“You’re suggesting an impossible-”

“No, I’m not… If you saw the rot, a hint of corruption, would you step out of your regimented life and stand against it…?”

“…It’s not going to happen,” Loken said. “That would never happen. You’re suggesting civil disunity. Civil war…With Horus as Warmaster, as our guiding light, such a possibility is beyond countenance.”

Horus Rising, Chapter 6

Loken is working as hard as possible to avoid considering the betrayal of his idol, or even of himself. He isn’t even thinking about how it could happen. He is ignoring it because accepting it could happen shatters his worldview. This naivete sets up the true shattering of his psyche that comes with the final ultimate betrayal of Horus, and it is hammered home by all of the opportunities he had to consider it but looked the other way.

Relating to Loken Through PTSD

The first shattering of his world happened with the wounding of Horus at Davin and his near death. Loken, in his grief, participated in clearing out the human remembrancers and ship population on the vengeful spirit that barred the way to the medical bay. At that moment, he betrays his values and ideals and struggles to reconcile the person he thought he was versus the person he really was (as manifested through his actions). This is one critical part of Post-Traumatic Stress Disorder – it isn’t just the things that you experience that give you trauma, it is also (and perhaps more so) the things that you do that you never imagined yourself capable of doing. While Loken makes the honorable attempt to atone for his actions by extending his protection to naysayers and those who would speak to power, he is ultimately unprepared to meet the dishonorable means that his rivals and enemies use to circumvent his protections. His uneducated naivete fails to protect him from the truth of the maliciousness those around him are capable of, and he walks around as if wearing horse blinders, repeating “it could never happen” like a mantra until the hammer falls at Istvaan III.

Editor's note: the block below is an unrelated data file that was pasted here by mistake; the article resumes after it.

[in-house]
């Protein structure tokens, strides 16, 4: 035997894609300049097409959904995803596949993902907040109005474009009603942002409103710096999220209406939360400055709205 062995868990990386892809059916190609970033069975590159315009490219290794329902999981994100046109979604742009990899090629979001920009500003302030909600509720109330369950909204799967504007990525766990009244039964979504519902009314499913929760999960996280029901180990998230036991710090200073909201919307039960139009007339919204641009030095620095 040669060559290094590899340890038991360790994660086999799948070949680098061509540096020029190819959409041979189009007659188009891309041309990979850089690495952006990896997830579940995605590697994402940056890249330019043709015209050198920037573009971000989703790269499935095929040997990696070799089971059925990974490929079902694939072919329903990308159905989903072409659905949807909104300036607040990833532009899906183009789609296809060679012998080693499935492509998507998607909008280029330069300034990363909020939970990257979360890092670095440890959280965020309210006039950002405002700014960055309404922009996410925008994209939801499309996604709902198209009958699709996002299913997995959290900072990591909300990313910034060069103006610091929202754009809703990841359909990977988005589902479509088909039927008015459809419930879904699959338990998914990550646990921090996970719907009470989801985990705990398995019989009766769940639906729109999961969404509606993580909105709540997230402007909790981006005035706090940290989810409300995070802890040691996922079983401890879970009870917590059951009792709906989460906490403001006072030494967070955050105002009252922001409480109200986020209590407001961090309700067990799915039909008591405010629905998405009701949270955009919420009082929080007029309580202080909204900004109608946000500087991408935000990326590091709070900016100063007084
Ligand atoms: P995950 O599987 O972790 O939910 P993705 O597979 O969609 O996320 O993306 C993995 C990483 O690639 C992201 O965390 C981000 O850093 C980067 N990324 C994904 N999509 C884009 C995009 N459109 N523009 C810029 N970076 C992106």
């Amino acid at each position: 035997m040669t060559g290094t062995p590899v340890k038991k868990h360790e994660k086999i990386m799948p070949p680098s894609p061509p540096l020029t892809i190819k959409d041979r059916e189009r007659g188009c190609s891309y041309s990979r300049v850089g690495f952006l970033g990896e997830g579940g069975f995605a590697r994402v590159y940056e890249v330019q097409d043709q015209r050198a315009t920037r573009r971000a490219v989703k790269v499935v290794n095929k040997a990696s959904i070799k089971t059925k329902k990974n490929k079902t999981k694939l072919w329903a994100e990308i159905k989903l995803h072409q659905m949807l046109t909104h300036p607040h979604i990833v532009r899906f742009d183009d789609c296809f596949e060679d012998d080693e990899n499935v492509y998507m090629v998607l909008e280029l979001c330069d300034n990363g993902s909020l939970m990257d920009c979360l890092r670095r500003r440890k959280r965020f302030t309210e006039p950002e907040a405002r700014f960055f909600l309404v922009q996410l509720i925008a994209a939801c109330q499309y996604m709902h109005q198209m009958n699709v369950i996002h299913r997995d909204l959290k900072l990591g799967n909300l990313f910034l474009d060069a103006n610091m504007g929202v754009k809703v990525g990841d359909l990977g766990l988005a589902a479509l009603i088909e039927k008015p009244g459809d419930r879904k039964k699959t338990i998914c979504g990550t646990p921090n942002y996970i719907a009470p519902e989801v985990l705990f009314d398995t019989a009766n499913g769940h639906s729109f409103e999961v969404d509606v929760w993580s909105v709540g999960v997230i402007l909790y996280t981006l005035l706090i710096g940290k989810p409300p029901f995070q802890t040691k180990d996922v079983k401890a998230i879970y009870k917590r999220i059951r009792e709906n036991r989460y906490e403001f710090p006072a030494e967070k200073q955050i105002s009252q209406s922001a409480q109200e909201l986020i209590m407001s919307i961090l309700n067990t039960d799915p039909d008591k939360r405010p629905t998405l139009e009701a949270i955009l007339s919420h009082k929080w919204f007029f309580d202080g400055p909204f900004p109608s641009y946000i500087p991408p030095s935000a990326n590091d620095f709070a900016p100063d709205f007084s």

To make things worse, he survives the final confrontation that left him for dead while all his other loyal brothers perished. This creates a sense of survivor’s guilt that compounds his trauma, breaking down his psyche and leaving something broken in its place. This is where Loken’s low point is, trapped and abandoned on Istvaan III with only the dusty corpses of his friends and their betrayers to comfort him. Imprisoned as much in mind as in body and constantly reliving the horrors of the betrayal, Loken surrenders to madness. How can he recover? We’ll explore that in the next installment.